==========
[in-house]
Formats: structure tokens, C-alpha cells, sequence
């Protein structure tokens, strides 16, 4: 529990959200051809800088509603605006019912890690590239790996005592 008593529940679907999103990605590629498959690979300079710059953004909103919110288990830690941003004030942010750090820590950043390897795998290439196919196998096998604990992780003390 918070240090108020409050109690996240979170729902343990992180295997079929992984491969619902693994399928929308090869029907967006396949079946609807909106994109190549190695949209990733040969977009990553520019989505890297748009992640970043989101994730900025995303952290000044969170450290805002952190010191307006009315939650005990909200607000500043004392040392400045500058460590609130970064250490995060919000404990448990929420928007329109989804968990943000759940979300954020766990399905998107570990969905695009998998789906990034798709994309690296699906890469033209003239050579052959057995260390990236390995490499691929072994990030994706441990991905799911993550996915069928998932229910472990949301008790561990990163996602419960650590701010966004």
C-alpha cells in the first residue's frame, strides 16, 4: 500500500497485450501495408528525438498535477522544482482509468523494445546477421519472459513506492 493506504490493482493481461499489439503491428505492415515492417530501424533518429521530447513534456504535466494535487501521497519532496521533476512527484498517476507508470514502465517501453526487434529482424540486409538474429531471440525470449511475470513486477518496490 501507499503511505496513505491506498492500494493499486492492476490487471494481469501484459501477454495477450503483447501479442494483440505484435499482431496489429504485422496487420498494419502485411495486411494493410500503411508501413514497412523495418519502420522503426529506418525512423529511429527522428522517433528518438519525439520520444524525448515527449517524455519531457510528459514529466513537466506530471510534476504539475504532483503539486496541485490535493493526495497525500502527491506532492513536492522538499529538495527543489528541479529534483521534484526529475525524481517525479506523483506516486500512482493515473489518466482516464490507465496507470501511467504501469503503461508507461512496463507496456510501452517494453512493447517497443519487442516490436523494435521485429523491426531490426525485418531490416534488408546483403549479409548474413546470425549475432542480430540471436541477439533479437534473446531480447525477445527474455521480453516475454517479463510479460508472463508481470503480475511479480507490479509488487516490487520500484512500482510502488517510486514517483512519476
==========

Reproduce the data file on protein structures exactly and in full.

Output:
[in-house]
Formats: structure tokens, C-alpha cells, sequence
């Protein structure tokens, strides 16, 4: 529990959200051809800088509603605006019912890690590239790996005592 008593529940679907999103990605590629498959690979300079710059953004909103919110288990830690941003004030942010750090820590950043390897795998290439196919196998096998604990992780003390 918070240090108020409050109690996240979170729902343990992180295997079929992984491969619902693994399928929308090869029907967006396949079946609807909106994109190549190695949209990733040969977009990553520019989505890297748009992640970043989101994730900025995303952290000044969170450290805002952190010191307006009315939650005990909200607000500043004392040392400045500058460590609130970064250490995060919000404990448990929420928007329109989804968990943000759940979300954020766990399905998107570990969905695009998998789906990034798709994309690296699906890469033209003239050579052959057995260390990236390995490499691929072994990030994706441990991905799911993550996915069928998932229910472990949301008790561990990163996602419960650590701010966004």
C-alpha cells in the first residue's frame, strides 16, 4: 500500500497485450501495408528525438498535477522544482482509468523494445546477421519472459513506492 493506504490493482493481461499489439503491428505492415515492417530501424533518429521530447513534456504535466494535487501521497519532496521533476512527484498517476507508470514502465517501453526487434529482424540486409538474429531471440525470449511475470513486477518496490 501507499503511505496513505491506498492500494493499486492492476490487471494481469501484459501477454495477450503483447501479442494483440505484435499482431496489429504485422496487420498494419502485411495486411494493410500503411508501413514497412523495418519502420522503426529506418525512423529511429527522428522517433528518438519525439520520444524525448515527449517524455519531457510528459514529466513537466506530471510534476504539475504532483503539486496541485490535493493526495497525500502527491506532492513536492522538499529538495527543489528541479529534483521534484526529475525524481517525479506523483506516486500512482493515473489518466482516464490507465496507470501511467504501469503503461508507461512496463507496456510501452517494453512493447517497443519487442516490436523494435521485429523491426531490426525485418531490416534488408546483403549479409548474413546470425549475432542480430540471436541477439533479437534473446531480447525477445527474455521480453516475454517479463510479460508472463508481470503480475511479480507490479509488487516490487520500484512500482510502488517510486514517483512519476